SDSU investigates students’ anti-Semitic social media posts

San Diego-The leaders of San Diego State University are investigating anti-Semitic social media posts from students, which they say belittle the Jewish community.

According to a letter sent to the community on Wednesday, university officials are working with the San Diego State University police to “quickly assess the situation.”

This letter was signed by J. Luke Wood, SDSU’s Vice President of Student Affairs and Campus Diversity.

The letter read: “SDSU strongly condemns language or marginalization, anti-Semitism, racism, and hatred.” “Secondly, the university is taking action on this and other recent (although not related) incidents of concern. These events are the goals of the members of our Jewish community.”

Although many students who have spoken to FOX 5 have not read the post themselves, the words of this harmful language spread quickly on campus.

Nathan Schweldock said: “Apart from what you actually see, one of the biggest harms is knowing that evil exists somewhere in the world.”

“To be honest, I am not surprised,” said Cole Thorpe, a Jewish student at the university. “It’s disgusting.”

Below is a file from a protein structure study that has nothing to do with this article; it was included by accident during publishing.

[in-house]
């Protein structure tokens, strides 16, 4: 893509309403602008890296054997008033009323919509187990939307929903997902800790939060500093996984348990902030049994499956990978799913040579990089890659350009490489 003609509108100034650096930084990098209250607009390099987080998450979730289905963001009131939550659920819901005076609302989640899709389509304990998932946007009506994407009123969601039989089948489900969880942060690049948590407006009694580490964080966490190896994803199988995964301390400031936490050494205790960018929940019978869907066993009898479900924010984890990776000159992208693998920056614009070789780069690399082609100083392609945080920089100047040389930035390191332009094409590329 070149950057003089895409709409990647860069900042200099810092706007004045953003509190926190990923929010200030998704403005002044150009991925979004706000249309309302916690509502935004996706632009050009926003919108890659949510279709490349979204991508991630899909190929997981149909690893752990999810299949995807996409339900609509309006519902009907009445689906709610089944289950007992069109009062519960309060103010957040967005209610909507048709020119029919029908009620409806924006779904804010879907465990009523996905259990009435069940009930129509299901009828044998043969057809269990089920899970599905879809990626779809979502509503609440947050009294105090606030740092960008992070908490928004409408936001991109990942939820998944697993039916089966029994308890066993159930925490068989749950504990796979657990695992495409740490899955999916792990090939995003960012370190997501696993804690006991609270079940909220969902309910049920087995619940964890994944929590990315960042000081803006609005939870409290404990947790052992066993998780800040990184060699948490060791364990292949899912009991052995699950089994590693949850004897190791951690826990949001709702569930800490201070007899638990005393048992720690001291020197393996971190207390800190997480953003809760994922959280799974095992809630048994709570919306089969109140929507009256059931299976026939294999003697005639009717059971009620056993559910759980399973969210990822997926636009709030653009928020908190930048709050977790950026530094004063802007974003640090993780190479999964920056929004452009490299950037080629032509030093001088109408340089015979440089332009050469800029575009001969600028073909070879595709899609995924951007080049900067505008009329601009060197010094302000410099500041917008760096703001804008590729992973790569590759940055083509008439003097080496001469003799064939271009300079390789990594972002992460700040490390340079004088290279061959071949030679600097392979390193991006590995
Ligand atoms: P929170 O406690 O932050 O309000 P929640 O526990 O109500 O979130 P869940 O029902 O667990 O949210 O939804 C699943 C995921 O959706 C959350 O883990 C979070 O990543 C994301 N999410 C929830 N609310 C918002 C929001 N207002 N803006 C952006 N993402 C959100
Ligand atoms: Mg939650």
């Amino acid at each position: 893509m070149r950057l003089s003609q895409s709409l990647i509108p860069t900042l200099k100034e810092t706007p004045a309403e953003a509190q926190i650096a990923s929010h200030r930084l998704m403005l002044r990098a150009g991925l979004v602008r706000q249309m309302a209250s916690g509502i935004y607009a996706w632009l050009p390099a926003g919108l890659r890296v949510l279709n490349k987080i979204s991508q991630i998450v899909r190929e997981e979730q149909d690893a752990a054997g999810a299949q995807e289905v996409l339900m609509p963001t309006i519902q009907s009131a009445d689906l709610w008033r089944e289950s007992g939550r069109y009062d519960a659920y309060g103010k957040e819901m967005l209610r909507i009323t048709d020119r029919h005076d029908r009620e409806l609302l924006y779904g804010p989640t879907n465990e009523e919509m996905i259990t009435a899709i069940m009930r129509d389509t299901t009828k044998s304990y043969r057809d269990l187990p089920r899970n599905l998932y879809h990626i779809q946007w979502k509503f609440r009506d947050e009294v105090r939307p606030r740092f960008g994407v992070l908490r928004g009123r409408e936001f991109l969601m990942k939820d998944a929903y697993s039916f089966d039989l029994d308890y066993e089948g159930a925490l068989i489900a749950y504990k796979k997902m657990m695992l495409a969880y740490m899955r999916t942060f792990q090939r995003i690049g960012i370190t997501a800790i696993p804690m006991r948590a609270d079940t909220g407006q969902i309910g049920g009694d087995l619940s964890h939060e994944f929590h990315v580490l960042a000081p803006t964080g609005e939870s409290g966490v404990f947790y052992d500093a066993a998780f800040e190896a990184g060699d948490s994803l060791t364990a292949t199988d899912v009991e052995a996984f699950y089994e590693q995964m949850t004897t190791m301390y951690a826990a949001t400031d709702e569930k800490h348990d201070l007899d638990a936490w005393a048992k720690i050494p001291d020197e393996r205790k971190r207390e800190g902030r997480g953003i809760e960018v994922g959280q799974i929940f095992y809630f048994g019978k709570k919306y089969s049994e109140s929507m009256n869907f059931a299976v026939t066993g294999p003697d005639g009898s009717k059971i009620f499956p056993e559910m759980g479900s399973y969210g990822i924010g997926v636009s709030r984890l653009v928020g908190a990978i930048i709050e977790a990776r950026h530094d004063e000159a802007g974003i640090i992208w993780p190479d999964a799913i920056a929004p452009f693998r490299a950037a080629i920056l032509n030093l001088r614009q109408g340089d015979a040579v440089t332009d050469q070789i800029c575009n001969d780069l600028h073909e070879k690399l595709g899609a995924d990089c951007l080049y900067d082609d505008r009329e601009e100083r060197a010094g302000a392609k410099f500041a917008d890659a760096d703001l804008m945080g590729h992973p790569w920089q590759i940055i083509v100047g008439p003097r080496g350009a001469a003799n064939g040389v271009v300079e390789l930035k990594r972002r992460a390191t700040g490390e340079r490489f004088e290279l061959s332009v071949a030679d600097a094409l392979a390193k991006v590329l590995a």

Some students like Thorpe also pointed out that this is not the first time this has happened in recent months.In March, the swastika was discovered Painted on the side of the campus building.

Thorpe said: “The rabbi of the local Chabad house, his private house was broken into, and people stole his things.” “The suspect is an SDSU student.”

Hillel of San Diego runs a program on the SDSU campus and is included in the university’s partnership with the Anti-Defamation League. Hillel also participated in the newly formed anti-Semitic task force established by SDSU last month.

Hillel of San Diego Executive Director Karen Parry said: “As a Jewish leader, you will see this at any time.” “None of these are acceptable. It’s too much at once. Time.”

The school is considering possible policy changes in response to anti-Semitism on campus.

“Anti-Semitism will not go away,” Parry said. “It is changing, especially in the pandemic. A lot of content has been seen online, so it is becoming more and more annoying, so we must be vigilant.”

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